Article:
Spring Amphibian Migration

Wildlife lovers, in low elevation warm spots of Vermont, frogs and salamanders have started to emerge from their wintering sites and move to their breeding ponds, pools, marshes, and swamps. The earliest amphibians move when the snow is reduced to only patches, the ground and roads are thawing and wet, and night-time temperatures are above freezing.

The wetter and warmer the better. A 50° F night with pouring rain should encourage a large migration of a variety of species, while 33° F with barely wet roads left over from an afternoon rain could still generate a migration with lower numbers and fewer species. Weather forecasts look good for amphibian migration in the lowland warm spots of Vermont this Tuesday night (3/7).

Over the next six weeks, amphibians will also begin moving in more upland, northern, colder, and snowier locations. Take a look for yourself. When conditions appear appropriate in your area, grab a bright flashlight, put on some light and reflective clothes, head out after dark, and look carefully along quiet back-roads and trails. Search locations that pass between wet breeding areas and upland hardwood forests. You could find some brown frogs with black masks (Wood Frogs), some huge black salamanders with bright yellow spots (Spotted Salamanders), or a variety of other beautiful and interesting frogs and salamanders. However, be very careful of traffic!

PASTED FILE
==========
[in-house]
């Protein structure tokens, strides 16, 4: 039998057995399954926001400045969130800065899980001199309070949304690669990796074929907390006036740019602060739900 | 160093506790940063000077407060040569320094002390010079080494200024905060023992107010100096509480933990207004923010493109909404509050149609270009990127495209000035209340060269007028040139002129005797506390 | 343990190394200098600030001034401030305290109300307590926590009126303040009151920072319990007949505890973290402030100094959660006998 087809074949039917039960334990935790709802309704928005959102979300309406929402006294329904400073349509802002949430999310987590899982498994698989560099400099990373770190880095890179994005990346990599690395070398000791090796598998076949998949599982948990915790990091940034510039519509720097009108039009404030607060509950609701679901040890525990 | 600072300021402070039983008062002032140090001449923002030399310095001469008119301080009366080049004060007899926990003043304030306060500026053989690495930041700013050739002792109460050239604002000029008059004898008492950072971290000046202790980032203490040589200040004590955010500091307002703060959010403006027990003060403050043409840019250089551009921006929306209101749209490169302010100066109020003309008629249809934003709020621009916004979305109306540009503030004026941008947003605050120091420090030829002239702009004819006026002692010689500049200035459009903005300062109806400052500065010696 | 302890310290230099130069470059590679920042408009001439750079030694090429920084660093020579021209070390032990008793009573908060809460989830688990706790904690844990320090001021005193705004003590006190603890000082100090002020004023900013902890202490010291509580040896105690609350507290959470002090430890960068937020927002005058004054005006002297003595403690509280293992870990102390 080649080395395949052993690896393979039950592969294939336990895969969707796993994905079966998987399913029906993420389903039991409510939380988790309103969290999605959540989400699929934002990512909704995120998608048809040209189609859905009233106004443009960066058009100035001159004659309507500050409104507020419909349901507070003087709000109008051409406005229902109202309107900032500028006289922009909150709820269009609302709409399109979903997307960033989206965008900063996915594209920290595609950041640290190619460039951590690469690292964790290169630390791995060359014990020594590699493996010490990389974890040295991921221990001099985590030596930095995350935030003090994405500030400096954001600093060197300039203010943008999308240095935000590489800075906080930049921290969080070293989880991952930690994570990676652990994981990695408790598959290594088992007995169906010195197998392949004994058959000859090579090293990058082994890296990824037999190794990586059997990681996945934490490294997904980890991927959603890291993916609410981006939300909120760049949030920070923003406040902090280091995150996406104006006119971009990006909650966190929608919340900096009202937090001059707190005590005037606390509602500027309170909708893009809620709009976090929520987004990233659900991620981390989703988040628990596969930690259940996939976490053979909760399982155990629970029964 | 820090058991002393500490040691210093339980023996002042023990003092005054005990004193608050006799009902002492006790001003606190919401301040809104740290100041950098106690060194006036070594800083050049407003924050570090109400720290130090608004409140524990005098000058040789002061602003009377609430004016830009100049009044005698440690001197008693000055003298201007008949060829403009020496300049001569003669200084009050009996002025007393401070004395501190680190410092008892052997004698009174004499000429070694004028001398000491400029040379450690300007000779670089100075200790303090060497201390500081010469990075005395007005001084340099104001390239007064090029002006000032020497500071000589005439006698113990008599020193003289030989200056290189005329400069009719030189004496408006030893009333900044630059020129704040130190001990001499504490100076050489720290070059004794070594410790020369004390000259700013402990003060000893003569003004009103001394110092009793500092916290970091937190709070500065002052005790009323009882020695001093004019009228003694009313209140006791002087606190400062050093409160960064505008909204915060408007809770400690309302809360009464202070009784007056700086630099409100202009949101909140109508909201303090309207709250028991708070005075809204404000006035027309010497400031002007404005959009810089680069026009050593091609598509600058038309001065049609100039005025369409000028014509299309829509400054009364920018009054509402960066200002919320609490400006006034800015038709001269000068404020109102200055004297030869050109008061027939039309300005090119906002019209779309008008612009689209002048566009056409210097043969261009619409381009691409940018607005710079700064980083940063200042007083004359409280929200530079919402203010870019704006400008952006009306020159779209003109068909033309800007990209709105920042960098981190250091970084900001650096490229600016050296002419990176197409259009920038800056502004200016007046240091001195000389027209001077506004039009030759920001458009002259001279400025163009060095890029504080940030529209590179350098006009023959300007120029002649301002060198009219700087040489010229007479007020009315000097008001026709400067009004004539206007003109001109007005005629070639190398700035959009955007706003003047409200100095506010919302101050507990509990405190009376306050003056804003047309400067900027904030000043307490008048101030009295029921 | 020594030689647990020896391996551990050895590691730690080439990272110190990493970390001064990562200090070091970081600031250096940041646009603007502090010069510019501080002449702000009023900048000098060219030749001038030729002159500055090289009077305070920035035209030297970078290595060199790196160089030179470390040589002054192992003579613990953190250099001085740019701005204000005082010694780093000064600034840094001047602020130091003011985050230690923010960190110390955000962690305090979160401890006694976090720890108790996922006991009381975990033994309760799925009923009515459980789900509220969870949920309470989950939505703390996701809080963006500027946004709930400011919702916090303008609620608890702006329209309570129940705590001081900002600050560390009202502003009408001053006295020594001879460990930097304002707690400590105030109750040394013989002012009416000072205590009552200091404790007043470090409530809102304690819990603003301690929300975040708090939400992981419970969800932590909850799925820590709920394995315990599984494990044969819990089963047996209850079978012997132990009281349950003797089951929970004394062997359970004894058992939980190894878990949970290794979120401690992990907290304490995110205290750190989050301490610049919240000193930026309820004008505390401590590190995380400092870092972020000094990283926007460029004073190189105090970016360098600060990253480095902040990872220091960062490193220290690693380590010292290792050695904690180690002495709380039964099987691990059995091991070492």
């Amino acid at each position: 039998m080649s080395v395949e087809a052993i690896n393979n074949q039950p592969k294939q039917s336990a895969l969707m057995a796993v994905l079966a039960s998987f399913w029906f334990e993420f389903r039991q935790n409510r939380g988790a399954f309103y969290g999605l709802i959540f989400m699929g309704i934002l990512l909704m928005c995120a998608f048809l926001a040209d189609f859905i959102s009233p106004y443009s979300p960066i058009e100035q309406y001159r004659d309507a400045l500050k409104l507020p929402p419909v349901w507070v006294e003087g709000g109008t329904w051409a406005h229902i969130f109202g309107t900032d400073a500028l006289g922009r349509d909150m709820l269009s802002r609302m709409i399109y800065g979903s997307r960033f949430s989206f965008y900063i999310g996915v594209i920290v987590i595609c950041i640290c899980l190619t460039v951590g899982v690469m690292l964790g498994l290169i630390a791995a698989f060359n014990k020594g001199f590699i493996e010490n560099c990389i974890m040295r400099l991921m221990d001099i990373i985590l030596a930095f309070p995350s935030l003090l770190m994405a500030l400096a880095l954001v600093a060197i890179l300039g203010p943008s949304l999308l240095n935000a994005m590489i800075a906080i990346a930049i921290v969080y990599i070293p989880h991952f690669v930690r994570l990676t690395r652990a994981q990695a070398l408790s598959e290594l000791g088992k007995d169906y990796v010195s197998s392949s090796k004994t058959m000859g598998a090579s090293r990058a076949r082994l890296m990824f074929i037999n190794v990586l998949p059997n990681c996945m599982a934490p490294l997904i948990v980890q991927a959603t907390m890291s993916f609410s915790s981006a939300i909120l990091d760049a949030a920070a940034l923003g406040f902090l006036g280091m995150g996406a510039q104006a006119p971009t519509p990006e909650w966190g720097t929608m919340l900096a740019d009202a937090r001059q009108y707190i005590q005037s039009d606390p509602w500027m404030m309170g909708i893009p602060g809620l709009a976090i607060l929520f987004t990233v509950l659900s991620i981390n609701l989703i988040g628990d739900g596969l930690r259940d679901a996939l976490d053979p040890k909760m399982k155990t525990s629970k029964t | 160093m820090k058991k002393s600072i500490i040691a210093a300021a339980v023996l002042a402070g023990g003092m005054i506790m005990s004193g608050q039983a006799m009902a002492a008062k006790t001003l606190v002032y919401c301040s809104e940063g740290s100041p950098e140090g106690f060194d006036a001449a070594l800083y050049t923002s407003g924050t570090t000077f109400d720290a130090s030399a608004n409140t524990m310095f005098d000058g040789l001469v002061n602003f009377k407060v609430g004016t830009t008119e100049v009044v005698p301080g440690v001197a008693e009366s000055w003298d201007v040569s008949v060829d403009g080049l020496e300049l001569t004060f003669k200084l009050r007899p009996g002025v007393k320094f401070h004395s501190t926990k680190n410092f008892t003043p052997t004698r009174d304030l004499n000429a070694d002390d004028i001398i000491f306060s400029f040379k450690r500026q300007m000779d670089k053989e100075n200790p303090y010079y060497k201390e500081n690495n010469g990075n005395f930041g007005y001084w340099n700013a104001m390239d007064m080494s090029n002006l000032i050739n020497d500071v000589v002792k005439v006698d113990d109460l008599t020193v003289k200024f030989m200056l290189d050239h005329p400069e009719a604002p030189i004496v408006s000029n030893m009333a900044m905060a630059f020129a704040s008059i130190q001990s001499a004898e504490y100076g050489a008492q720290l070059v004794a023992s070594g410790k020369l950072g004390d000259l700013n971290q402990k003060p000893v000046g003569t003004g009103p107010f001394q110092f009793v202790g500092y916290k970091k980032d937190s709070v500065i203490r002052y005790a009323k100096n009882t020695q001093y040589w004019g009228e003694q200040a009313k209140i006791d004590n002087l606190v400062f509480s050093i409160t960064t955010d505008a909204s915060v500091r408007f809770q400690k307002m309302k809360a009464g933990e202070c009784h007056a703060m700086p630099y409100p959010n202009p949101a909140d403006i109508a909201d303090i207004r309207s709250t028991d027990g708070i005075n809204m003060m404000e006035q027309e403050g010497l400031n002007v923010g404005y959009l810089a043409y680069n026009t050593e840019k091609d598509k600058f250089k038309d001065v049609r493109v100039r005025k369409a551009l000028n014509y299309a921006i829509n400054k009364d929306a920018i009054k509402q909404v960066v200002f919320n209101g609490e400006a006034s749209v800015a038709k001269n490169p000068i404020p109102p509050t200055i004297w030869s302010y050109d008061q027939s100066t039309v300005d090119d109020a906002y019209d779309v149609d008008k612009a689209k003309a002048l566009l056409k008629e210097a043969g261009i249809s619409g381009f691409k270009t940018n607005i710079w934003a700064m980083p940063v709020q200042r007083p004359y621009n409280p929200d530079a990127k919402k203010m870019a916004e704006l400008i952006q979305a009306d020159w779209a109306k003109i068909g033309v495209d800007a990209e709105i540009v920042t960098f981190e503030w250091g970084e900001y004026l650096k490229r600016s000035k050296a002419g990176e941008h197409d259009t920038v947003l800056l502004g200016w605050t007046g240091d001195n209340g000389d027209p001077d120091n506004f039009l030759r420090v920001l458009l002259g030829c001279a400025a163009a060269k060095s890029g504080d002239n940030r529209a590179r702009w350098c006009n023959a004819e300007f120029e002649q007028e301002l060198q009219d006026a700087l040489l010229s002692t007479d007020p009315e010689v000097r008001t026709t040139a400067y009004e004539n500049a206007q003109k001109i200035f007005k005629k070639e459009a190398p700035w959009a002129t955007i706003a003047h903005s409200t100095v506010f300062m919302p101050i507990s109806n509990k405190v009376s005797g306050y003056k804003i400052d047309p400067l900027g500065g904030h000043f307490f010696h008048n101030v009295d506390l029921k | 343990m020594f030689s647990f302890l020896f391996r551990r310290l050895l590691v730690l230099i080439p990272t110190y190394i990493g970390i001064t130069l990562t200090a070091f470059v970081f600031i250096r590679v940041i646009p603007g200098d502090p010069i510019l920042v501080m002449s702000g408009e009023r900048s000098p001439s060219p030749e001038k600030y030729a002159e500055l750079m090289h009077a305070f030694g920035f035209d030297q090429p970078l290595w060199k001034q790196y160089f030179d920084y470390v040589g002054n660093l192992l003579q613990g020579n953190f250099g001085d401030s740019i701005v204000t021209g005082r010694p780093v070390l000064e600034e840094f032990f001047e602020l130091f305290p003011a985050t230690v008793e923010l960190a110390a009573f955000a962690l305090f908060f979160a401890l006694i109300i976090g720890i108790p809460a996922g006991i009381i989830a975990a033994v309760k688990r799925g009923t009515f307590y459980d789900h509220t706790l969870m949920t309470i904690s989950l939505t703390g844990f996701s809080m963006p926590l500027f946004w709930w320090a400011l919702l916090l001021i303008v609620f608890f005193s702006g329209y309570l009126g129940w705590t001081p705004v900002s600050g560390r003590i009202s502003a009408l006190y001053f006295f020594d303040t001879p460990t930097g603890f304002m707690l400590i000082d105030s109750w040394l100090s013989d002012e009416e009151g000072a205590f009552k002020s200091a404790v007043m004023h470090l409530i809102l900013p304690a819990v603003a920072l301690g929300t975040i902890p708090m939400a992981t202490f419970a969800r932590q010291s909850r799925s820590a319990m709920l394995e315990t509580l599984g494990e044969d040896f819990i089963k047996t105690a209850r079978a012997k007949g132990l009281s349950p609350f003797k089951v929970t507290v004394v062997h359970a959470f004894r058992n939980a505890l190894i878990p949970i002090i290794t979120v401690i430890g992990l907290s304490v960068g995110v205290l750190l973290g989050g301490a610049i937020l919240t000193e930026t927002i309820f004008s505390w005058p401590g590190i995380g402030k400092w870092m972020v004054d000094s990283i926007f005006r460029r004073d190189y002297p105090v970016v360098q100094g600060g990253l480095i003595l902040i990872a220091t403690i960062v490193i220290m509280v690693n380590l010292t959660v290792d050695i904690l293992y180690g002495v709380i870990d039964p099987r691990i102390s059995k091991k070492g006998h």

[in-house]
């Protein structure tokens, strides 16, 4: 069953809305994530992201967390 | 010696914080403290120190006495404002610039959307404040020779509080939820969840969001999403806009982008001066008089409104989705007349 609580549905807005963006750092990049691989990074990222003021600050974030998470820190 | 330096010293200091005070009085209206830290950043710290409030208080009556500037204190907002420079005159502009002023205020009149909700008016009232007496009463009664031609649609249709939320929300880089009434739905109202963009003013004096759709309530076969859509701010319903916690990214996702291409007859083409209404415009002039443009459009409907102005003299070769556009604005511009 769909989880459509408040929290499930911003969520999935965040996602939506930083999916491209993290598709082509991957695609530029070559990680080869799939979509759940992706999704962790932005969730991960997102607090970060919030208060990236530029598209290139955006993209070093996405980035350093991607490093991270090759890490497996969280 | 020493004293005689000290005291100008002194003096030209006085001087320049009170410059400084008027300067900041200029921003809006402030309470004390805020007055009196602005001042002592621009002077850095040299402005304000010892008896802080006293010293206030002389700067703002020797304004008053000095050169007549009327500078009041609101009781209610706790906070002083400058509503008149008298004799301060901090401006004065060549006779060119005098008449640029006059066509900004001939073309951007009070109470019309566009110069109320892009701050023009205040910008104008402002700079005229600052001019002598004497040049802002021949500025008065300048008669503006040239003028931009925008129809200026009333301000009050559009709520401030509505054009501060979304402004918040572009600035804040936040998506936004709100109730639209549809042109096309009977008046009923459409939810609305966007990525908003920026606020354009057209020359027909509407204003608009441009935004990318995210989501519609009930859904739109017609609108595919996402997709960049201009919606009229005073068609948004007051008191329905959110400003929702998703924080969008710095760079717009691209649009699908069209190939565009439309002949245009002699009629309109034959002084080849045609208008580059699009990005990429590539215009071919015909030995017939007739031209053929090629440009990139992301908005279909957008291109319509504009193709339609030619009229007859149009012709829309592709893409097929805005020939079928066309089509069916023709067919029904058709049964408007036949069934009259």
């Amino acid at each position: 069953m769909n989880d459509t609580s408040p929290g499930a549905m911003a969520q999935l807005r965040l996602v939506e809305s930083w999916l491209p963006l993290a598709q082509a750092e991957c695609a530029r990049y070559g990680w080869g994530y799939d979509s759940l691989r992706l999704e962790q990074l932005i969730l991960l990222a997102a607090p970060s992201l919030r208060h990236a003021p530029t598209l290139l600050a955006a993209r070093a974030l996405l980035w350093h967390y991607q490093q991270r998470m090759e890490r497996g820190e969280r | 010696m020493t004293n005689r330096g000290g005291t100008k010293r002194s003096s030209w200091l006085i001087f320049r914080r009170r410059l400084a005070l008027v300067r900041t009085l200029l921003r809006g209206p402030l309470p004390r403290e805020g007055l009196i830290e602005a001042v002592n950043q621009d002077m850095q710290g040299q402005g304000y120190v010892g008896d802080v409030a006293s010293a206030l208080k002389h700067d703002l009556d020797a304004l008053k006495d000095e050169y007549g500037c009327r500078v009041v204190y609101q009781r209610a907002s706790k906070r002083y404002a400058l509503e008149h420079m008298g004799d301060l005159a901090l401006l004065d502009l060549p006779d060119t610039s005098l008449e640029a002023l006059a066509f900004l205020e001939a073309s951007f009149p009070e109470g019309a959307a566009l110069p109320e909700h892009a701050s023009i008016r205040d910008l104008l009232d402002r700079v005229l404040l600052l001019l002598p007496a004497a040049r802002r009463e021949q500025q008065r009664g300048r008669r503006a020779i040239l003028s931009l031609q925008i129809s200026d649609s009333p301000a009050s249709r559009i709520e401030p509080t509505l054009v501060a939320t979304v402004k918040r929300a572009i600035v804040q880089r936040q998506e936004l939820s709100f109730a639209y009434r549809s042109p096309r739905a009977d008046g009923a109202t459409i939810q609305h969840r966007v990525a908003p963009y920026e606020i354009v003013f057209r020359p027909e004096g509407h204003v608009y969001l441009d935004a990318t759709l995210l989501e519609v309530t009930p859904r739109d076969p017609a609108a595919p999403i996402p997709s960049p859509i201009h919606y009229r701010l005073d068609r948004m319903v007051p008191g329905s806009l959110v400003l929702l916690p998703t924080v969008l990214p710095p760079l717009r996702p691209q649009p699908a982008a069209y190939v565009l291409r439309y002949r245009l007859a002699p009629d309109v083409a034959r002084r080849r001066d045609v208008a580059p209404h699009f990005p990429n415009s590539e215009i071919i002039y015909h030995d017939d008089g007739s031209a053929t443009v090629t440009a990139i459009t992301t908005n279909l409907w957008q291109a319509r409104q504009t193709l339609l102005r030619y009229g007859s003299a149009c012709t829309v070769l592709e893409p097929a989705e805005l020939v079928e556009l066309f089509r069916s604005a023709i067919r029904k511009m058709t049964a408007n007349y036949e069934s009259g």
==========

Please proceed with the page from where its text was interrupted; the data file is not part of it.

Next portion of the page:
Photo: Flickr (Peter Paplanus)

The Vermont Reptile and Amphibian Atlas is mapping the major amphibian crossing areas, so if you find migrating frogs and salamanders, please report what you find through our online form at or send an E-mail directly to Ideally we would like one photo of each type of amphibian you find. Also please tell us the exact location of the crossing site, the date, how many amphibians you saw, and roughly how long you were at the crossing site.

I hope you take advantage of the opportunity to see some of these beautiful creatures. I look forward to hearing about your finds!

Written by Jim Andrews

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